Cause of the aurora.

The Galaxy 7, 1876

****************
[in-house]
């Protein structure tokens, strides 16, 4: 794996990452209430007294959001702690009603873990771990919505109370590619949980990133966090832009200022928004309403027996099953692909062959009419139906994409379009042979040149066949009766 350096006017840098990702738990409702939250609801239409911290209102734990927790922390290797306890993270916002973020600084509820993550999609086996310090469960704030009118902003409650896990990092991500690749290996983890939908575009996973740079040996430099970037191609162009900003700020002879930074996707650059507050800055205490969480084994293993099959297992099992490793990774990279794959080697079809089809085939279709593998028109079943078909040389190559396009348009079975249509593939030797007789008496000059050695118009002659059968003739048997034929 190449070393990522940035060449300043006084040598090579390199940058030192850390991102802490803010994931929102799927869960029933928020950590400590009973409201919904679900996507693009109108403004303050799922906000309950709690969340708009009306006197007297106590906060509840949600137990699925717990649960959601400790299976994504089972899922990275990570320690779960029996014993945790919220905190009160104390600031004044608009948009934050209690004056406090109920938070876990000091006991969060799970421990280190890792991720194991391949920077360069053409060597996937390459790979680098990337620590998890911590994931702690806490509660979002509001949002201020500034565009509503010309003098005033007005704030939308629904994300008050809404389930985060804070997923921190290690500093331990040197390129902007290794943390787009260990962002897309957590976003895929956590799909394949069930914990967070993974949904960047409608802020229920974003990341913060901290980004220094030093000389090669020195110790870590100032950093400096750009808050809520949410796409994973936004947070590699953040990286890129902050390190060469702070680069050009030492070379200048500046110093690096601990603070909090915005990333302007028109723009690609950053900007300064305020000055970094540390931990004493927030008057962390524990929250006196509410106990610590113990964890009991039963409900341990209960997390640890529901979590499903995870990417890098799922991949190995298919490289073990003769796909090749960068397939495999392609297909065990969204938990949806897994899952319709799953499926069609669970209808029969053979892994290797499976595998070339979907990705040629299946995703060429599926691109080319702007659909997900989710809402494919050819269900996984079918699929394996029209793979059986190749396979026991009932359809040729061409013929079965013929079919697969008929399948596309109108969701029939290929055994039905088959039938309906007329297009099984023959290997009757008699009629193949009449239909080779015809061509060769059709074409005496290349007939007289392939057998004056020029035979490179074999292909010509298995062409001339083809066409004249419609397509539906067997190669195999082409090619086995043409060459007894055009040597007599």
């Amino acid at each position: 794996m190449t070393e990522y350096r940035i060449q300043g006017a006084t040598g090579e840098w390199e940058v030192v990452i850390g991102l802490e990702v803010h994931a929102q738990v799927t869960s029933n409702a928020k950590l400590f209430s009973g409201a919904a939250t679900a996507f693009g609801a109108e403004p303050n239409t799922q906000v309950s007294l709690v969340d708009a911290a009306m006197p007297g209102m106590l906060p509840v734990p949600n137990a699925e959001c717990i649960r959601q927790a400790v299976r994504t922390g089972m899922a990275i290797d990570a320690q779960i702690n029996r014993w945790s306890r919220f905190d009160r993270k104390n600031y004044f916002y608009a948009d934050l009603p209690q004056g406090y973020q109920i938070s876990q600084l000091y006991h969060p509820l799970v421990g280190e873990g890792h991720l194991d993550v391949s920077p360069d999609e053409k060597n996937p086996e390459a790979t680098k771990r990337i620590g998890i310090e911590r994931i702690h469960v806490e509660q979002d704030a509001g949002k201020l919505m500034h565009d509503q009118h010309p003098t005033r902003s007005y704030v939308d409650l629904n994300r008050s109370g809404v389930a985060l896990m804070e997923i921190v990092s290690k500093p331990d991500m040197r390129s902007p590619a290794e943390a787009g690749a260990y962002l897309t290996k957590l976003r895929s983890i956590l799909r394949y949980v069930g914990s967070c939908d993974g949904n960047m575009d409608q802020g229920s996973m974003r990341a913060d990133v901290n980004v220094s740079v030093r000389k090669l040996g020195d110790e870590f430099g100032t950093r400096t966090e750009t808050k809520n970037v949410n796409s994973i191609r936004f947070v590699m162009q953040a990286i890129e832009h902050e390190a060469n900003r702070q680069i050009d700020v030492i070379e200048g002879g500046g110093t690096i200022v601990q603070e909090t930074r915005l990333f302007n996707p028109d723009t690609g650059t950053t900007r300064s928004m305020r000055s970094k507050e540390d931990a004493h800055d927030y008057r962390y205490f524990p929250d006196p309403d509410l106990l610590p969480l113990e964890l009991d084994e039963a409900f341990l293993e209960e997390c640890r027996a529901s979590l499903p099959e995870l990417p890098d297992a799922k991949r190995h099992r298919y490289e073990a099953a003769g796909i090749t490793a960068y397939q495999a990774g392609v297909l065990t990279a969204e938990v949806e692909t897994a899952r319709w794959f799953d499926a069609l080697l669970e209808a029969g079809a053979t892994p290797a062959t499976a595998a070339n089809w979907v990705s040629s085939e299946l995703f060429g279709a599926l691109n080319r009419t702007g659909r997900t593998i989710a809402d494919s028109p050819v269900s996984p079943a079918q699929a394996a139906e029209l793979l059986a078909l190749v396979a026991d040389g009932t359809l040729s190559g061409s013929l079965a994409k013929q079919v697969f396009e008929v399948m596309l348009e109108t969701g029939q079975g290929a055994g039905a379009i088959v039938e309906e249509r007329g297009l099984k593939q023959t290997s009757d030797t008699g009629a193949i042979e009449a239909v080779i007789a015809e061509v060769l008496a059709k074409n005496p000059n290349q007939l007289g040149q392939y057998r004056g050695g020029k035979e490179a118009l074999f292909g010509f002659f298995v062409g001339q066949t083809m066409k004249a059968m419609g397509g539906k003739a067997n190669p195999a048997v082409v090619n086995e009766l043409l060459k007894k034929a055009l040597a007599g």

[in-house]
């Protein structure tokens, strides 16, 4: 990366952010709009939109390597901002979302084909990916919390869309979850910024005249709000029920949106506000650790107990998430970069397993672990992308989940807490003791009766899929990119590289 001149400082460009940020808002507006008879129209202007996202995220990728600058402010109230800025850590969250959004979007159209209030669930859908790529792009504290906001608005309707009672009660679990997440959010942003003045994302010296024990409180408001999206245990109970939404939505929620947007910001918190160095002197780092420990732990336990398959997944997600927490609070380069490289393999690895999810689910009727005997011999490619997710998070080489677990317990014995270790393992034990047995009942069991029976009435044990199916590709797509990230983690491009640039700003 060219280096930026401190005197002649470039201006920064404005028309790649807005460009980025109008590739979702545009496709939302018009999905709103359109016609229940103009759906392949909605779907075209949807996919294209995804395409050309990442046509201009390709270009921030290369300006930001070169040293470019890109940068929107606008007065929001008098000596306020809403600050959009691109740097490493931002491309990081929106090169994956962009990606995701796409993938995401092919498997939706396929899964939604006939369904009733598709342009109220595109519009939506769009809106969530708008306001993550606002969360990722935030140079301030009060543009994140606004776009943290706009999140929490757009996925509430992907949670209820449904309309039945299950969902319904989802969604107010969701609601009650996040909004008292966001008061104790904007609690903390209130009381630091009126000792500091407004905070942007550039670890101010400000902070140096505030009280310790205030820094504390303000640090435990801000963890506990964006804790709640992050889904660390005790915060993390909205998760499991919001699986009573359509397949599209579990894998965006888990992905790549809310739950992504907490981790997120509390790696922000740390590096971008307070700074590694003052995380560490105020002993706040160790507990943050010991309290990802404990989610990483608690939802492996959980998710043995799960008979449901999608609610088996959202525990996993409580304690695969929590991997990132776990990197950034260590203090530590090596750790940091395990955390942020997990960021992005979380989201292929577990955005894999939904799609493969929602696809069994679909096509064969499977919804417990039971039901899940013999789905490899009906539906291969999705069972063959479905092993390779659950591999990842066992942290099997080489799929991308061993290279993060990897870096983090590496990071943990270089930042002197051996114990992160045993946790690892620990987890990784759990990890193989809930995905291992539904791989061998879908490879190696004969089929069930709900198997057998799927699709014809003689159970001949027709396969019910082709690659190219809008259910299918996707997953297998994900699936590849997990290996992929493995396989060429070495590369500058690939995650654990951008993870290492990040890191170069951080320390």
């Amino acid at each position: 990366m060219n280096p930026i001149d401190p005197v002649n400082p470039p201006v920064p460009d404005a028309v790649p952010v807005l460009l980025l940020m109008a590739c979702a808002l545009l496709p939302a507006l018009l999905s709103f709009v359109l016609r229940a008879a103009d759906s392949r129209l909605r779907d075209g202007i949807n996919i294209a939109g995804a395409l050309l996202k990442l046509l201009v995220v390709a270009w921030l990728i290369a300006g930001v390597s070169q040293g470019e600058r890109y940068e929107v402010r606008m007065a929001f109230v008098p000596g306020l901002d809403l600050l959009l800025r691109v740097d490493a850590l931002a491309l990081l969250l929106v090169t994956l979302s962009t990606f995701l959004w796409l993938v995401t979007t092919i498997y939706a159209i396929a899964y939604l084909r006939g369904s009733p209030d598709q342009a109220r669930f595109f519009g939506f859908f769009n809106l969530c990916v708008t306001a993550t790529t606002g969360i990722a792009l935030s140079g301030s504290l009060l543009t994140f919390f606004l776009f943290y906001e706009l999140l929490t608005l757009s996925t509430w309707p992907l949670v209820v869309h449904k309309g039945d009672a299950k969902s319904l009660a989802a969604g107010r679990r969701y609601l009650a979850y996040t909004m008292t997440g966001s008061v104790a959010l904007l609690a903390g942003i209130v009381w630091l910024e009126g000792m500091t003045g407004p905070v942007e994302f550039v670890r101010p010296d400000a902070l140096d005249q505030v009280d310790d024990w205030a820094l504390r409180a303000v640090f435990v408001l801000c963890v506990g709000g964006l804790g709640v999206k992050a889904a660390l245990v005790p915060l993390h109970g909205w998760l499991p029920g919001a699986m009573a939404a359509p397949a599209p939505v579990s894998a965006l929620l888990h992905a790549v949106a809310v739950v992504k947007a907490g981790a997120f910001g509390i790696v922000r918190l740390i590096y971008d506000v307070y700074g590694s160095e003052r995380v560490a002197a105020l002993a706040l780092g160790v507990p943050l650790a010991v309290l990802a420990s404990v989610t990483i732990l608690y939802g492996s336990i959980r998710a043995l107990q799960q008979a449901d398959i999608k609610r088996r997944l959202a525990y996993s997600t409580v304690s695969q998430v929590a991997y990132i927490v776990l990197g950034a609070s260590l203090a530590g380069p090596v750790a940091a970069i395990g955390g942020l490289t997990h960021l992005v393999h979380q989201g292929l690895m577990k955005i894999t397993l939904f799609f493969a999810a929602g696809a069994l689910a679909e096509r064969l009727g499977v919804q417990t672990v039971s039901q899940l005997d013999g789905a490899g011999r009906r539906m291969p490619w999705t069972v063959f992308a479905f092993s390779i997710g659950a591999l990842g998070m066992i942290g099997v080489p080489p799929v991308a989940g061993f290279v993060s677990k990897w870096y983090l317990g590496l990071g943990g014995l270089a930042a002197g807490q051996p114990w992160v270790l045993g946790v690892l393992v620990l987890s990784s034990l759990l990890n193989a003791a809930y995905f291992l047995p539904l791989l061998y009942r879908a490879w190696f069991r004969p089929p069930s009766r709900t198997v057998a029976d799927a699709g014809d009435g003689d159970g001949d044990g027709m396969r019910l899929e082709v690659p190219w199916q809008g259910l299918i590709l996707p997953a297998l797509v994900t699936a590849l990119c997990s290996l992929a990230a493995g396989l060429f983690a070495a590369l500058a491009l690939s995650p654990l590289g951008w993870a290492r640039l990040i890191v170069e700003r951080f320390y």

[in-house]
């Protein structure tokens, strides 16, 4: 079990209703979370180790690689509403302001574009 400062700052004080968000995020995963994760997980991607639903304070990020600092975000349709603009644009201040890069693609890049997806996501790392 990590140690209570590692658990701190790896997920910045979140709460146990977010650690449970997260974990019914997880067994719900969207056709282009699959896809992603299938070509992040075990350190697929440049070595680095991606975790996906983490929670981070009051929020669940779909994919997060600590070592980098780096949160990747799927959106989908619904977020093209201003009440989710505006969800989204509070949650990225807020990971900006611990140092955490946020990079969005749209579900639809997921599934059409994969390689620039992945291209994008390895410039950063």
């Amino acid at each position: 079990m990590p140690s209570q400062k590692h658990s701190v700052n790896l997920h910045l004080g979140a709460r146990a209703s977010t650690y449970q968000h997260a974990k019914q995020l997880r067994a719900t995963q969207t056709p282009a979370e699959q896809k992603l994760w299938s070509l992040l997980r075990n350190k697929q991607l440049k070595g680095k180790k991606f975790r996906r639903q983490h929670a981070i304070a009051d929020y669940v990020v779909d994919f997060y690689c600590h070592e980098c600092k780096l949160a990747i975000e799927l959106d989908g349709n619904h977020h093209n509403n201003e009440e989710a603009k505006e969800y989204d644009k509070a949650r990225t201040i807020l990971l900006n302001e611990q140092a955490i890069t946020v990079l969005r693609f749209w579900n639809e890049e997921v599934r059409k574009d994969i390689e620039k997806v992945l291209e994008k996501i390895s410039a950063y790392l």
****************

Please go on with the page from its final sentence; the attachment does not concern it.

Professor Lemström of Helsingfors, Sweden, conceives that the phenomena of the aurora borealis may be explained by similar effects in Geissler tubes. Air acquires its maximum conductivity at a pressure of five to ten millimetres, or say one-seventh to one-fourteenth of the atmospheric pressure. He looks upon the air in the upper regions, where it is rarefied to this point, as forming a great conductor concentric with the earth. The aurora depends upon an accumulation of atmospheric electricity at the poles, where the height of this rarefied stratum is 2,100 miles less, its electric density 9 per cent. greater, and the force of the earth's attraction 42 per cent. greater than at the equator. The aurora results from the combination of this accumulated electricity with that of the earth. But though this theory makes the aurora entirely a terrestrial phenomenon, he also admits the possibility of an intimate connection of auroras and the sun's action.

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